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It was with much conflict that I attended an information evening for therapists by a social enterprise called Get Stable on Tuesday.

On the one hand, here is a company whose aim is to widen people’s access to psychological therapies beyond the CBT hegemony currently held in place by NICE guidelines. Adult Psychological Therapies is an area of the NHS being opened up to delivery by ‘any qualified provider’ (AQP). Get Stables’s main objective is to make it possible for people seeking therapy to be referred to private practitioners by their GP. As a therapist in private practice, my attraction to this idea is clear.

On the other hand, the legislation that has made this possible is the much-maligned Health and Social Care Act 2010-12; a bill so steeped in Fecklessness and Lose that Health Secretary Andrew Lansley defied FOI legislation to prevent publication of its risk register during its passage through Parliament. An early draft of the Health Bill risk register has now been leaked, confirming pretty much every argument against a Bill opposed by the majority of the medical profession. It’s probably clear where I stand on this issue.

So you can imagine the conflict; here is a company, aiming to deliver the kind of access to therapy I think people need to have, made possible by legislation I have actively campaigned against. Never had it been any clearer: I am a private psychotherapist; I am a private sector interest!

I remain opposed to the opening up of the NHS to ‘external markets’, and consider the term ‘any qualified provider’ to be an act of misdirection. It is clearly intended to play on most people’s assumption that ‘qualified’ means ‘good’, while in fact, ‘qualified’ simply means ‘meets the criteria’. As the manager of a small charity pointed out to me a few weeks ago, one of the qualifying criteria in tendering for service delivery is often that the organisation demonstrates a minimum annual turnover, or minimum level of reserve capital. So there are ways of ensuring that the ‘any’ qualified provider criteria are skewed towards, say, organisations that have paid your political party lots of money, or on whose Boards you can expect to sit.

That said, the starting point in gestalt therapy is to make contact with the actual situation and respond accordingly. The Health Bill has passed, ‘the markets’ are mobilising, and I find myself living in interesting times. So…

Who is Get Stable?

Although I asked at the end, I’m still unclear on the governance arrangements of Get Stable. Which doesn’t sound like an interesting thing to be concerned with but is, I think, very important.

The language of Get Stable is one of therapists as partners. The problem with that language is that, to me, partnership implies a more or less equal power relationship. However, Get Stable is a limited company, not a co-operative or collective, so while therapists may be referred to as partners, that doesn’t empower anyone to make organisational decisions; the Board will retain that authority.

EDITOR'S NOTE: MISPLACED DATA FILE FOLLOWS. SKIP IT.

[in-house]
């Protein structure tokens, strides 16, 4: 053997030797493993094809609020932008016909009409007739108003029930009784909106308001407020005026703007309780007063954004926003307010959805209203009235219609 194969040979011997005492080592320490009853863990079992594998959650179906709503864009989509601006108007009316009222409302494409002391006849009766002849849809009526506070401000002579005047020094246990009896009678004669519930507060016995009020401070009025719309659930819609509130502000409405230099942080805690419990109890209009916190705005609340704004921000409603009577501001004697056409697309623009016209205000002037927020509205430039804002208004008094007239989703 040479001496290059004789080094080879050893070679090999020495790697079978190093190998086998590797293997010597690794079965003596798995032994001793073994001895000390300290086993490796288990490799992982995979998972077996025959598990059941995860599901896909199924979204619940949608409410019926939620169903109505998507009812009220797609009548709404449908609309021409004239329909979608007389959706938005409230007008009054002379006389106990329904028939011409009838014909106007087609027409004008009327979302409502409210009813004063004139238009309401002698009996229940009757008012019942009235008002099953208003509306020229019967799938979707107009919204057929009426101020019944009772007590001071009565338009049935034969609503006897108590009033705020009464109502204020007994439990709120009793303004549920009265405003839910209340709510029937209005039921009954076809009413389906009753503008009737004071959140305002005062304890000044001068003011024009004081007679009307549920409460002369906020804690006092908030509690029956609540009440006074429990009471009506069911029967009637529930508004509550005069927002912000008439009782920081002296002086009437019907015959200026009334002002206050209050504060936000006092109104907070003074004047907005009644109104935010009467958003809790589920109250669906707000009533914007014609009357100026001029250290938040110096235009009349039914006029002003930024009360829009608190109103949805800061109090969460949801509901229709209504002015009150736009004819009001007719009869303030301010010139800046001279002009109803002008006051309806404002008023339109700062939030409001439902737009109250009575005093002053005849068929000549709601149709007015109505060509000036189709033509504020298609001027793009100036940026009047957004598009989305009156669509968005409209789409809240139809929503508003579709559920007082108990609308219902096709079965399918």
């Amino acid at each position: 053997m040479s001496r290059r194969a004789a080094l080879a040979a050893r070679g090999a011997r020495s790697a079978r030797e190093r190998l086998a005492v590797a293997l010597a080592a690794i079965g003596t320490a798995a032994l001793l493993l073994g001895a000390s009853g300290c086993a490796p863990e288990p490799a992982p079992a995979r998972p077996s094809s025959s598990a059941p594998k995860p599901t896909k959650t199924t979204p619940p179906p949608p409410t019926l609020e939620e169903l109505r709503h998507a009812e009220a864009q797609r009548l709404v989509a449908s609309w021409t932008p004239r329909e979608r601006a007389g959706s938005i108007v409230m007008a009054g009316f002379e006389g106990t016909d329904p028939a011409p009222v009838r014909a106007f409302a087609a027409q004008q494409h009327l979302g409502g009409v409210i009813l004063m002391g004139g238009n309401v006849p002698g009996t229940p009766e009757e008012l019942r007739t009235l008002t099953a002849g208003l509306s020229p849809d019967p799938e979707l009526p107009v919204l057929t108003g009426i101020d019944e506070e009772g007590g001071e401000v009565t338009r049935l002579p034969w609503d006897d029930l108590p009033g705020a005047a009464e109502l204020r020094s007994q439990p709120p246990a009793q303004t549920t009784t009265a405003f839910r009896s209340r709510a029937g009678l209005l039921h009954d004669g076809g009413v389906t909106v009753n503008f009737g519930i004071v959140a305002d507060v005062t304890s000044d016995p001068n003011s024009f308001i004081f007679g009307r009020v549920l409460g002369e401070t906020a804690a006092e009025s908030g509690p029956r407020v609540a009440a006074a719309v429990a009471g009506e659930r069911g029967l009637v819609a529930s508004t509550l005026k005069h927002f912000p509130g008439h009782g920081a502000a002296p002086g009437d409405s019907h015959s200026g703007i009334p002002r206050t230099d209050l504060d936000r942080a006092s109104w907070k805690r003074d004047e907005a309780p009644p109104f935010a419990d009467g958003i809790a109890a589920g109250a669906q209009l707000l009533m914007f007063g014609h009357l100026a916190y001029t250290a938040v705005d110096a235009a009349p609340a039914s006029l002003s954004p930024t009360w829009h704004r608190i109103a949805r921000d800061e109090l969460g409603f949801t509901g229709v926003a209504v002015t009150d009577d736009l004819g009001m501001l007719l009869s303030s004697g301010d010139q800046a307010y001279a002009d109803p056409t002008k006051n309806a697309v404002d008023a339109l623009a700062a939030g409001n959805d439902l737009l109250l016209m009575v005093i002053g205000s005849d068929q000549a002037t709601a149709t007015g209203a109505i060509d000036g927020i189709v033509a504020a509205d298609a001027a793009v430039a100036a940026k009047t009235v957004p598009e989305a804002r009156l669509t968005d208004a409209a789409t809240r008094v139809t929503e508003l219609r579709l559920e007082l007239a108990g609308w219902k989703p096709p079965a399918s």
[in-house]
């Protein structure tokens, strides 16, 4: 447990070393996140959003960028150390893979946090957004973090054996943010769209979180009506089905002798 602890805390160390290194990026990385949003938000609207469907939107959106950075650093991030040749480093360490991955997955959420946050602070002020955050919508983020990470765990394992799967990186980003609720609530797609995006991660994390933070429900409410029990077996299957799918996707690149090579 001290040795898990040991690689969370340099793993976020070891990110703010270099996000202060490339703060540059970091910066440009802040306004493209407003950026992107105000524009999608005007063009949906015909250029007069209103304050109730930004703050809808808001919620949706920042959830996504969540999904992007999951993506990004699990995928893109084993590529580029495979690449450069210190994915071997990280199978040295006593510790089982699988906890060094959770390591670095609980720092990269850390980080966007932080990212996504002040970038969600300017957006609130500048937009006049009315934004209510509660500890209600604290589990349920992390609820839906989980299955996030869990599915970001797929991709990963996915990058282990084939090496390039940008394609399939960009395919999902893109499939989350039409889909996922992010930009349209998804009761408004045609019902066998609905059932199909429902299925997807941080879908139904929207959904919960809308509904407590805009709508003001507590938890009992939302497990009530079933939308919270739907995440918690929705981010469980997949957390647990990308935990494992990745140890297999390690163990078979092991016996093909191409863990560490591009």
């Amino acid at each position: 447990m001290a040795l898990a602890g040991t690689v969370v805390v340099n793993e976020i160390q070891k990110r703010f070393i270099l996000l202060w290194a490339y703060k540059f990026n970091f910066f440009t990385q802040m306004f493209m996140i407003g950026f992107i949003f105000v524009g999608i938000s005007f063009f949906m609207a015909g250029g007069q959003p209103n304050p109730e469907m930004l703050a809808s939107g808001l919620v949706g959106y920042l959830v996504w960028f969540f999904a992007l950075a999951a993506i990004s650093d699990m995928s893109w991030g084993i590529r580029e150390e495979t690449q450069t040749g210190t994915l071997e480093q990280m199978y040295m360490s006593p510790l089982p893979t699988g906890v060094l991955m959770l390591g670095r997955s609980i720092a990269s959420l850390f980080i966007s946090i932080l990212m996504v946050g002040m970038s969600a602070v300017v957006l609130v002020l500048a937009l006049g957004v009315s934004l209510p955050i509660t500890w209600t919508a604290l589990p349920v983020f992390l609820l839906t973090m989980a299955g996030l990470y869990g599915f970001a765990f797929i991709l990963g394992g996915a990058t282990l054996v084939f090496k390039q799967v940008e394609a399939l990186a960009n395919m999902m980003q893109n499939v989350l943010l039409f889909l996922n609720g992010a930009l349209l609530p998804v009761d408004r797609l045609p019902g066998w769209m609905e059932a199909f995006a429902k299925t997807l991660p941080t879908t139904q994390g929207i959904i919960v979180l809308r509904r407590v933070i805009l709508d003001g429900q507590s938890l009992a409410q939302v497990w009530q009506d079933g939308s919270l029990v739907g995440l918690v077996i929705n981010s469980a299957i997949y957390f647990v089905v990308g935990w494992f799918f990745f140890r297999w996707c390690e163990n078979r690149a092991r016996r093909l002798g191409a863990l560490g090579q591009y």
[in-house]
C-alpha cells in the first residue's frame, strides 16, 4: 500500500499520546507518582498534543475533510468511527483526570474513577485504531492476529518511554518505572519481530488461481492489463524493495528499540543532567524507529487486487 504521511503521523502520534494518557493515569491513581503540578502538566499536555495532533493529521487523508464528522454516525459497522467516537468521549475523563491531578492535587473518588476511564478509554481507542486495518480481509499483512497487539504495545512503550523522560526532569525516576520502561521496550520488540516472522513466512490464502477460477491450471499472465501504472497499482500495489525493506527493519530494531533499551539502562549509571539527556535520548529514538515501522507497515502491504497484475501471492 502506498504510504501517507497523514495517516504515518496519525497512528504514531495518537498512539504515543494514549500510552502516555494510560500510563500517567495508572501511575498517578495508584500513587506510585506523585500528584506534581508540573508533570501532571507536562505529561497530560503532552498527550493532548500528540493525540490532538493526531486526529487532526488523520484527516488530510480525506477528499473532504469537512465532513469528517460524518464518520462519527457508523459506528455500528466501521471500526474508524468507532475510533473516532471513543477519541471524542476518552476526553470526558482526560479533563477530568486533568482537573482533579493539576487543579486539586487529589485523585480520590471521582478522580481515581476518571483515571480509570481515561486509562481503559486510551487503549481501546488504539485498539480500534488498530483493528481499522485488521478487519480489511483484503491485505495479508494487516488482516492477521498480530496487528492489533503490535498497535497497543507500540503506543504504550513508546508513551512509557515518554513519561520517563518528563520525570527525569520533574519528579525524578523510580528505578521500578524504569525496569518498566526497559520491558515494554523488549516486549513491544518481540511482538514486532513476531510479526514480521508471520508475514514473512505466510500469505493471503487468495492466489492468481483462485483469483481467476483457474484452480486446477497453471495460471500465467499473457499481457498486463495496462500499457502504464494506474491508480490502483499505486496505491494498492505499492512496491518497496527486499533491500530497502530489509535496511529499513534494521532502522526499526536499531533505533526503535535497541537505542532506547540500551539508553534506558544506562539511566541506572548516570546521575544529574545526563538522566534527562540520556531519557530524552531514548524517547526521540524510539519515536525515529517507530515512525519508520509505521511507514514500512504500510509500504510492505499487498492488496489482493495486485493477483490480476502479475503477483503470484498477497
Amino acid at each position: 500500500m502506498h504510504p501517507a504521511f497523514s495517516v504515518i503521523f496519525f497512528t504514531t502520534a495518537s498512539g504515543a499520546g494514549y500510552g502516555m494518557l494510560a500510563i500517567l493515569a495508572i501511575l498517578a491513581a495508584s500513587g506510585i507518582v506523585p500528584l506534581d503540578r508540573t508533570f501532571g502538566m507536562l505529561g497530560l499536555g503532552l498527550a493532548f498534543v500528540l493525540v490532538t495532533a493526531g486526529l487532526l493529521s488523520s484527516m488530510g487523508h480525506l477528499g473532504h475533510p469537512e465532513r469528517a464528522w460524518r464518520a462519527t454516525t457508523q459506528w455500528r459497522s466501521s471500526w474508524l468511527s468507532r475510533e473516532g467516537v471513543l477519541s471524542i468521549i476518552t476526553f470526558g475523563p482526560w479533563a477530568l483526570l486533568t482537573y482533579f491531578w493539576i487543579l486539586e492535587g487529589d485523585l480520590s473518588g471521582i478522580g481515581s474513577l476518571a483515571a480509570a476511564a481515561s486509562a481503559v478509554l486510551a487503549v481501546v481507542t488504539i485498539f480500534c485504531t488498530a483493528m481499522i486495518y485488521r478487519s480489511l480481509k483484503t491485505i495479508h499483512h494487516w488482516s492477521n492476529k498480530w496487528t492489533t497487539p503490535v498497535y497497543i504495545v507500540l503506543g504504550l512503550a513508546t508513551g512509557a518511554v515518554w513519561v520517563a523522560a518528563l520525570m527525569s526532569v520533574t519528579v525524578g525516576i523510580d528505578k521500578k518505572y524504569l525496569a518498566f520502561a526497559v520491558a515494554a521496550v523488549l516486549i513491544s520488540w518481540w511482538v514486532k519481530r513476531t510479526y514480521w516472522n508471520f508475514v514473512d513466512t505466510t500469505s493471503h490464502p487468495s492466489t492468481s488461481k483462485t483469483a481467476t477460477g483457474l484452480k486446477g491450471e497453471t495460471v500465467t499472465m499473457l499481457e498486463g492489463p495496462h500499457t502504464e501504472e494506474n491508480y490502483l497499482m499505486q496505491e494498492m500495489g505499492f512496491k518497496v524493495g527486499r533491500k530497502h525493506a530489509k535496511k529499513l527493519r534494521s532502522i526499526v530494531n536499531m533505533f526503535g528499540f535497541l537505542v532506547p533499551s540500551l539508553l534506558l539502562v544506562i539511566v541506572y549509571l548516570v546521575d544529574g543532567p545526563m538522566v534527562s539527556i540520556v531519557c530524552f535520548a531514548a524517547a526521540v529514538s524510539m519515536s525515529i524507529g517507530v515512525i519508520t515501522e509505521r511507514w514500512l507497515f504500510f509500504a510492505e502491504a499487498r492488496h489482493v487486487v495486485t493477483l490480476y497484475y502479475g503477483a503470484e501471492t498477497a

That said, Get Stable isn’t (or at least doesn’t seem to be) a shadowy corporation moving in to snaffle up NHS goodies. Benjamin Fry, Get Stable’s founder, gave a very warm and personal account of his motivation for setting the company up, grounded in his own experience of trying to get therapeutic support through the NHS. If Get Stable is successful in its bid, I would like to see it move to a co-operative set up with charitable status.

Scene setting

The following is my understanding of what’s happening, so I’d appreciate it if any factual errors or mis-interpretations could be pointed out in comments.

Delivery of adult psychological therapies will be opened up to tender on 4th April. Any organisation that meets the AQP requirements will be able to put in a bid, with the bidding process closing 24th April. This is Get Stable’s initial window of opportunity.

PCTs are being dissolved, and their place taken by larger clusters, aligned to Local Authority boundaries. Get Stable is bidding in relation to the Bristol, North Somerset, and South Gloucestershire (BNSSG) cluster. This made some of the presentation confusing for me, as Ben mostly referred to how ‘Bristol’ would be doing things; I’m assuming that he was using Bristol as shorthand for the BNSSG cluster.

The BNSSG cluster appears to be the first in the country to be interested in commissioning an adult psychological therapies service that isn’t simply IAPT v2. Rather, the cluster is apparently open to the possibility of tapping into modalities beyond the prescription of NICE guidelines.

The referral process

In Benjamin Fry’s ideal world, Get Stable has successfully been awarded the tender for delivering adult psychological therapies in the BNSSG cluster. The journey from suffering to recovery goes something like this: